Third grade is when students begin the shift from learning to read to reading to learn. This is when they’ll be expected to get information from text, and do more with what they’re reading. 

Tip 1: Series, like The Boxcar Children, Captain Underpants, and Magic Tree House, are great for getting kids to read, and read some more! The benefit of a series is that kids get to know the characters, so they can pay more attention to the plot and setting. (To get the most out of a series, consider partnering with families that all have third graders, each family buys a few books in the series and the kids can rotate the books among themselves.)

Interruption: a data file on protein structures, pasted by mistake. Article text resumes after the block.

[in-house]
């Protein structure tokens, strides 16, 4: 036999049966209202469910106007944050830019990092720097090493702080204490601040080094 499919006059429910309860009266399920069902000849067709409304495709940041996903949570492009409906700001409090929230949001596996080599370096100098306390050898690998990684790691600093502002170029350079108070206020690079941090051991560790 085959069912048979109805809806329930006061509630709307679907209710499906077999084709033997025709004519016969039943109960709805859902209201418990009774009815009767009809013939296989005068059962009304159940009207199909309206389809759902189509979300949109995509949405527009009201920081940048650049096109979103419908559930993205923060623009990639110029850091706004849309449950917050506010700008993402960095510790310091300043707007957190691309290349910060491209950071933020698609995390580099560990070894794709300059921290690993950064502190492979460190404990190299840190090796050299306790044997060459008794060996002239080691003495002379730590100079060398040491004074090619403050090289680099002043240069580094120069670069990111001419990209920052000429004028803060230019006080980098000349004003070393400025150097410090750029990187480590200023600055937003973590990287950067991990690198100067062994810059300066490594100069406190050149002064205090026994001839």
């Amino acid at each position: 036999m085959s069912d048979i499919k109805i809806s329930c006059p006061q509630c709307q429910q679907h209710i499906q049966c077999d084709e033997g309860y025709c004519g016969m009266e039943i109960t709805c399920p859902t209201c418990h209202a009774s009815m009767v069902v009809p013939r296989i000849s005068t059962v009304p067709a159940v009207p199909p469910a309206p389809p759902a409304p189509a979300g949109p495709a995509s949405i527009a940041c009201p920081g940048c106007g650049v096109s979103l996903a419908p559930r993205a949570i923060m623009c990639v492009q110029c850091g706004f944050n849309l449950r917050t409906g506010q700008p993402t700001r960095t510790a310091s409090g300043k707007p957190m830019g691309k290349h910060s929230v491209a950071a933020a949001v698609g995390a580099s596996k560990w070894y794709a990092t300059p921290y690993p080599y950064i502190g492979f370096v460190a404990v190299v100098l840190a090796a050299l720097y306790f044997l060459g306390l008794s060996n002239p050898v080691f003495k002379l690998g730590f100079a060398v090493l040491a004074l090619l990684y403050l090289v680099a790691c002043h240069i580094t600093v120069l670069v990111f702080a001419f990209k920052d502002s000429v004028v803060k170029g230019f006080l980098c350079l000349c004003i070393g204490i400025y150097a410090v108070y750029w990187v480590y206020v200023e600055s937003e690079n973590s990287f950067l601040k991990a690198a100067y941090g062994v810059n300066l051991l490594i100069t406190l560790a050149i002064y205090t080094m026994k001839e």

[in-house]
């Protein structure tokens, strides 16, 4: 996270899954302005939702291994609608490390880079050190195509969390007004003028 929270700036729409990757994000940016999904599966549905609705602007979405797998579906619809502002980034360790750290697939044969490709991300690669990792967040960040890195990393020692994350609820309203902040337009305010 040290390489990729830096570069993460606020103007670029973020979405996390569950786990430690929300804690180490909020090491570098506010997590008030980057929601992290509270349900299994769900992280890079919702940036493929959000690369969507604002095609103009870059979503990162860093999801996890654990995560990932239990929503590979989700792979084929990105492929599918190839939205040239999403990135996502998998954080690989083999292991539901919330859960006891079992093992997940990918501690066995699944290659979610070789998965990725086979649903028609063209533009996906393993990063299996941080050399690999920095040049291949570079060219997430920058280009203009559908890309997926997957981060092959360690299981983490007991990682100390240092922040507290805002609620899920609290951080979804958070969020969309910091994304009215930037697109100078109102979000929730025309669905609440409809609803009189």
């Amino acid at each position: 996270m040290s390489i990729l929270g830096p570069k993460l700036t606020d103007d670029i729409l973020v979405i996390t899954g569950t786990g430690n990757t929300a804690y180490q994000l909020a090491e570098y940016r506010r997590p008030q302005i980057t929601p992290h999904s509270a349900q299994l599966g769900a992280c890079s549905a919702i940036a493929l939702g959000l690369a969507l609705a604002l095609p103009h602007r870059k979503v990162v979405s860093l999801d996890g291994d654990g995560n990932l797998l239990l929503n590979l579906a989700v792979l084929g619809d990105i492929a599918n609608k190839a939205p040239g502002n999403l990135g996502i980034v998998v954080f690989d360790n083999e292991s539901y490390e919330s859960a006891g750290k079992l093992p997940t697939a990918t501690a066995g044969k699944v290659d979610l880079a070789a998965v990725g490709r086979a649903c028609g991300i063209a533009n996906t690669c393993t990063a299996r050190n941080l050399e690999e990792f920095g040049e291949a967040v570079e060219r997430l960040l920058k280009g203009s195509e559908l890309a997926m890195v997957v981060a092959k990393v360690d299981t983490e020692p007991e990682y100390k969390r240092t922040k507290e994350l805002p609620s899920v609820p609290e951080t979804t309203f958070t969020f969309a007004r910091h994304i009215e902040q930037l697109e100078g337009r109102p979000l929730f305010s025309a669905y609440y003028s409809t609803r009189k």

Tip 2: As kids progress in reading, motivation becomes more and more important and it’s important for kids to have some time to read what the want. Check out different genres, particularly funny books for boys, or poetry books that are witty and appeal to third graders (think: Shel Silverstein and Jack Prelutsky).

Tip 3: Show your child a “mind trick” when you show them how to summarize anything (a recipe, a television episode, a day) in a few sentences and then how to apply that to reading.

Tip 4: Ask your child’s teacher for a list of irregularly spelled words that your child should know. (Irregularly spelled words like “would”, “two”, and “water” don’t follow the usual phonic or spelling rules. We just have to memorize them.) Then, decide how you want to practice them. Your child may want to use computer programs (Wordle, for example) to play with how the words look, or they may want to use flashcards to memorize them and see how fast they can read them.

Additional Resources:

Our friends at Read Charlotte have developed this tool so you can learn home activities that can develop specific reading skills.